Regarding support from her district, Ross wrote, “The support that my school [should] have displayed include flexibility, providing trainings for different ways to use strategies that would allow our scholars to effectively learn, and last but not least a space for educators to check in our mental state once a month. A space where we can share and problem solve this new way of teaching.” Ross was not the only CPS teacher skeptical of the district’s reopening plan. Jeff Solin, an educator of 19 years, said, “I don’t see the need to rush by weeks…to rush to get back into the classroom and put people’s health at risk.” Solin is a member of the Chicago Teacher’s Union, who recently challenged the city on its reopening plans. After a months-long battle, the CTU and CPS reached an agreement on February 10, 2021.
Some of the pushback from CTU came from the stories that their members were hearing from students. For Solin, one student lost two immediate family members to COVID in a matter of two weeks. These stories are compounded with stories about denied accommodations. Although CPS boasted about giving 5,000 accommodations to teachers, Solin said that, “There’s a teacher with a spouse that has stage 4 cancer, and they were denied an accommodation.” In his interview, Solin shared a few “frustrating” parts of CPS’s reopening plan.
I have multiple students with covid right now, and one student who lost TWO immediate family members to covid in the past 2 weeks with a third testing positive. No dammit, I don’t think forcing everyone back into schools right now is safe. Wait and vaccinate. This is ridiculous.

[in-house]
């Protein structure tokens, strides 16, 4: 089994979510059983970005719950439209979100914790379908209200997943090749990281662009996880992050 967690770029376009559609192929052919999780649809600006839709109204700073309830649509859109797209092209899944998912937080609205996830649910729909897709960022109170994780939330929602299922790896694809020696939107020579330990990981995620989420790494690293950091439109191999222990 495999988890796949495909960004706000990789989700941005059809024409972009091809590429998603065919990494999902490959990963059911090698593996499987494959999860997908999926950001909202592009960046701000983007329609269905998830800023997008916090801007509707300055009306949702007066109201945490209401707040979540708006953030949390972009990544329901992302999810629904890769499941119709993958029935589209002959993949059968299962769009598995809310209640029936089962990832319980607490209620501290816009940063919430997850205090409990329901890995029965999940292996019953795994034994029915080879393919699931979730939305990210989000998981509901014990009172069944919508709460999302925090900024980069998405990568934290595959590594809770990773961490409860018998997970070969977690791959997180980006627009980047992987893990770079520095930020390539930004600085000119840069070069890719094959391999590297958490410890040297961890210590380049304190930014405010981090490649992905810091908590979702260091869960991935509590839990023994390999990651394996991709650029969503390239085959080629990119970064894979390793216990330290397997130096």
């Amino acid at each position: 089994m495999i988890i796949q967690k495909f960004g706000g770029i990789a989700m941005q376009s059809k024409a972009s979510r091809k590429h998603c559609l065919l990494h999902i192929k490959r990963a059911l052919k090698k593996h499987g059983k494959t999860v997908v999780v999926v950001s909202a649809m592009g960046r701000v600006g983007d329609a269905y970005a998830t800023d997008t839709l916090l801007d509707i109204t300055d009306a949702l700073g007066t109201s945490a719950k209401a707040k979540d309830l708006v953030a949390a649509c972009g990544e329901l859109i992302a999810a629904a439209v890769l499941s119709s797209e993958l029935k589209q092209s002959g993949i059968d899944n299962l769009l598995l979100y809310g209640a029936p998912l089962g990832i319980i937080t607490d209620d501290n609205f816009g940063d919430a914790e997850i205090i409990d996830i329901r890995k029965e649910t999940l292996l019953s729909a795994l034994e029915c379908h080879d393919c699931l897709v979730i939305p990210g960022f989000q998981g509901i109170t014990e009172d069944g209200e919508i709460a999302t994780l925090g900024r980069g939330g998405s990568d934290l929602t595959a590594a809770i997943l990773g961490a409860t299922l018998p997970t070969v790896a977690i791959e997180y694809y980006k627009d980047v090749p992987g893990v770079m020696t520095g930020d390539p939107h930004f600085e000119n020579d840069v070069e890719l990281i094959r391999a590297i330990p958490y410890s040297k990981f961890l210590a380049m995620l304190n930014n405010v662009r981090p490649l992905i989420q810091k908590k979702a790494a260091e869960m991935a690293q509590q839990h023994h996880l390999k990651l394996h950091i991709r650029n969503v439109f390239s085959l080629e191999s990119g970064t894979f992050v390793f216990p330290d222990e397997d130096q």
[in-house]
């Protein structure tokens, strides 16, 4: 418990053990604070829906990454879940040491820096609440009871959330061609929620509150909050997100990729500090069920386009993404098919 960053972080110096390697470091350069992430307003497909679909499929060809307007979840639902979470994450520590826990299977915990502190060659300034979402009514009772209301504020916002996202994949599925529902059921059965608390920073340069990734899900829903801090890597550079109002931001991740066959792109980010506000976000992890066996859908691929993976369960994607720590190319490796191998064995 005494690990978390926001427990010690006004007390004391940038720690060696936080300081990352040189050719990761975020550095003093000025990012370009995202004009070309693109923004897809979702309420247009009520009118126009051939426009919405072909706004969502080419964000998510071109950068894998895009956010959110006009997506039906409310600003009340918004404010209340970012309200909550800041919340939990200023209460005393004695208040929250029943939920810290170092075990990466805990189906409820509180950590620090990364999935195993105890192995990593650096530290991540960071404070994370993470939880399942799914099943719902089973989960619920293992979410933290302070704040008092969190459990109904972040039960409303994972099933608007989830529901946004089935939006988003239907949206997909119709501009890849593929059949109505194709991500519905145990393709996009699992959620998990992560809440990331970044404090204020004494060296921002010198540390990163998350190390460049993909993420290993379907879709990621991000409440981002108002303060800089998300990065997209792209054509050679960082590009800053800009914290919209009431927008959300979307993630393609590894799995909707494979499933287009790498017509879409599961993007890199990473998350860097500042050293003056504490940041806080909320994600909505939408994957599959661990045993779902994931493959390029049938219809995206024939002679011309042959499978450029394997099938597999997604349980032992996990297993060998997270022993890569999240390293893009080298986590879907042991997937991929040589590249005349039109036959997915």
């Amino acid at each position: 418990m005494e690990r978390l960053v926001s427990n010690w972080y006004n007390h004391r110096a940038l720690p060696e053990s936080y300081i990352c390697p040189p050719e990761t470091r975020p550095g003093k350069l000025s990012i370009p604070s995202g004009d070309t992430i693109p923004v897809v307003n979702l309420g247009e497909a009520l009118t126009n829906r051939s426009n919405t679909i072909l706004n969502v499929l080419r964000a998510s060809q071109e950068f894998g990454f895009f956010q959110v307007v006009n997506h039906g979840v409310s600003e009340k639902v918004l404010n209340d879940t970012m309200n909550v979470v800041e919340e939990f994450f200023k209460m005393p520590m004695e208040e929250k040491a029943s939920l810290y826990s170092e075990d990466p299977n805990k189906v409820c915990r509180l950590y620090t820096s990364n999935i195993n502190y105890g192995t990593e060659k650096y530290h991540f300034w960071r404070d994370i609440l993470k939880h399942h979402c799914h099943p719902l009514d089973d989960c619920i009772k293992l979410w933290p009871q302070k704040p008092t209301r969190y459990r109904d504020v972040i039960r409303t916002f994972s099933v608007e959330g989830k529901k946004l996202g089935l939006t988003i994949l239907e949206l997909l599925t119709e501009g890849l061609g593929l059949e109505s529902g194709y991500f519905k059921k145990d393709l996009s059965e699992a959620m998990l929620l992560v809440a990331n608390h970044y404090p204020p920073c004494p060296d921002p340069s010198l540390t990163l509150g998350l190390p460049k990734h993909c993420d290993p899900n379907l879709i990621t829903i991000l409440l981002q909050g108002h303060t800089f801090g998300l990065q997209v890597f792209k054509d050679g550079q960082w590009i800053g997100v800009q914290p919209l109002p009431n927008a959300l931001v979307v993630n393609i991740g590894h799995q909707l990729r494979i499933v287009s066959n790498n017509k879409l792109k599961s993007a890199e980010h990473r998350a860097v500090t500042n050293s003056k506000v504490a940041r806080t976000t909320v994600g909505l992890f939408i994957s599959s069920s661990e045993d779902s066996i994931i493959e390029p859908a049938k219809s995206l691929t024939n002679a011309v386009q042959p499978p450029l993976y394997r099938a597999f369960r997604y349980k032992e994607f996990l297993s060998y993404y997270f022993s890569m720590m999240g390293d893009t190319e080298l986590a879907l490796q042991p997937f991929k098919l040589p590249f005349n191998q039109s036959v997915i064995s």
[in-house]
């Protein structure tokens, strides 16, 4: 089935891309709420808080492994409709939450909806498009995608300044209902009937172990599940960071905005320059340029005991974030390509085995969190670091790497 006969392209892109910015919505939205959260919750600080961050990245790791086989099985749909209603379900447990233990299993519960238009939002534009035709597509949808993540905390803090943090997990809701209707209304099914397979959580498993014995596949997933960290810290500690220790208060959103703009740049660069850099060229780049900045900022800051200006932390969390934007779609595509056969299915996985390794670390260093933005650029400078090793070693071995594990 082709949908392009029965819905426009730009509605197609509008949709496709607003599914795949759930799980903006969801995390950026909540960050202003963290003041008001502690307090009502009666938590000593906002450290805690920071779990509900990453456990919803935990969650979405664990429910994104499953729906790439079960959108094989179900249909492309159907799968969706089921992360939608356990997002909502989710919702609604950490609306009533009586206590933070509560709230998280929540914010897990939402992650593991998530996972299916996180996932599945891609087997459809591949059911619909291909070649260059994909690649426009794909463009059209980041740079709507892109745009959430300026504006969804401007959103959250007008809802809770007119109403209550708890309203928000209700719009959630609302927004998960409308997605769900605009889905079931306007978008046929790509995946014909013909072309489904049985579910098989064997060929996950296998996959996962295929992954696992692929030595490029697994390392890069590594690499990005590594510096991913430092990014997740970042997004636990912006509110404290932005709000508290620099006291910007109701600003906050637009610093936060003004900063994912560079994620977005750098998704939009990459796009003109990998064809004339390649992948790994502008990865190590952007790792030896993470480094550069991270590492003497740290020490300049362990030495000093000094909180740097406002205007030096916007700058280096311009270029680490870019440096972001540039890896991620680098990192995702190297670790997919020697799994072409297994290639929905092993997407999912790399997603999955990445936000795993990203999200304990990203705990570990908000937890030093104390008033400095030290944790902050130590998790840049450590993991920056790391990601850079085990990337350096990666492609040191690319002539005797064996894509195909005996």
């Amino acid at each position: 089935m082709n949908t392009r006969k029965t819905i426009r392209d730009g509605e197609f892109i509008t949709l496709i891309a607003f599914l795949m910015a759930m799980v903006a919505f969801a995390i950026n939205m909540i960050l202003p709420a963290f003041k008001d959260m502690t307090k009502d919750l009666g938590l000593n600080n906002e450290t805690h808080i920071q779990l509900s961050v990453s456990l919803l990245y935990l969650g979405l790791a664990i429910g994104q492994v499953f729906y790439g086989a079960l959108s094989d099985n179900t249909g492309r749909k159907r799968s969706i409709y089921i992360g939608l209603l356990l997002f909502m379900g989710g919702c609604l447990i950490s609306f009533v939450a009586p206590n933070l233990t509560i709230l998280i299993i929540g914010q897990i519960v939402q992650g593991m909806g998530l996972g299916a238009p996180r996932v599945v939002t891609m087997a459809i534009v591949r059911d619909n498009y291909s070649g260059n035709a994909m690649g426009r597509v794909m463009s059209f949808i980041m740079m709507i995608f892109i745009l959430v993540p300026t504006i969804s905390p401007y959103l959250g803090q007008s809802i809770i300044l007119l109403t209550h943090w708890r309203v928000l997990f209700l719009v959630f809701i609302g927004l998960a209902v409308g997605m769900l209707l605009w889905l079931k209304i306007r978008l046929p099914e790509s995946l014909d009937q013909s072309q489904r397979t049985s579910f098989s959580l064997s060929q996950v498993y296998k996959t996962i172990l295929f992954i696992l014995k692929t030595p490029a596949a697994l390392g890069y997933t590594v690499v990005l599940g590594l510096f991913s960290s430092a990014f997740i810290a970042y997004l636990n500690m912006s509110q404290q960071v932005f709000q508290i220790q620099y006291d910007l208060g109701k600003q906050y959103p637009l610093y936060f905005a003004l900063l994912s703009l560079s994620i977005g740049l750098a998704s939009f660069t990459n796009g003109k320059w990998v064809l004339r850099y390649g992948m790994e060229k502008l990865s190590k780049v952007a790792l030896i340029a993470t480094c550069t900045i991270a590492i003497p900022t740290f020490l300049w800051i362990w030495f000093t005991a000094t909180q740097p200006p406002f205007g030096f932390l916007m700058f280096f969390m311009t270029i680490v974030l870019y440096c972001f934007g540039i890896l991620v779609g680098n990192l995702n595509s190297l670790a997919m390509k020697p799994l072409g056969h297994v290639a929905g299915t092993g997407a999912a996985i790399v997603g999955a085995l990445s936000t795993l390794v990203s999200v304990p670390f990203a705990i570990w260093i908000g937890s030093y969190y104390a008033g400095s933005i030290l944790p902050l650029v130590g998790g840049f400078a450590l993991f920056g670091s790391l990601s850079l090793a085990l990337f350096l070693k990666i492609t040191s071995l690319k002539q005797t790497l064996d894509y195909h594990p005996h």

For one, parents were offered two options: choose in person learning with the possibility to switch to remote at any time or to choose remote learning and not be able to switch until the start of a new quarter. “A parent gambling on this would logically choose the option that they can back out of,” he noted. CPS used this metric to collect data on how many parents were willing to return to in person learning, and Solin stated, “That is a really bad way to collect data.” He went on to note that CPS has a history of using bad data to persuade public opinion, referencing the data used to justify the 2013 mass school closing.
Most clamoring for reopening don’t know CPS like educators, or Black and Brown parents, or many SPED parents do. The mayor included. Mass school closings, filthy buildings, multiple scandals, budget cuts, inequities, mismanagement, layoffs, strikes, etc. It’s a long list.
Like Ross, Solin expressed skepticism about returning to the classroom. While Solin is a high school teacher, and high school teachers are not being asked to return to the classroom at this time, he wanted to show solidarity with fellow union members who are being asked to go back, he said.
As school districts move to reopen schools, some teachers trust their district. However, others are justifiably skeptical, given the lack of access to testing for Chicago’s Black communities who make up 35.8 percent of the CPS school district, according to data published by CPS. Moreover, majority of the families who opt for in-person learning are White, a WBEZ report revealed. These things true, one question is still on the table: is it safe to go back? ~ℝ
*Subject has been granted anonymity on the basis that CPS said they would take action against teachers who chose not to return to the classroom.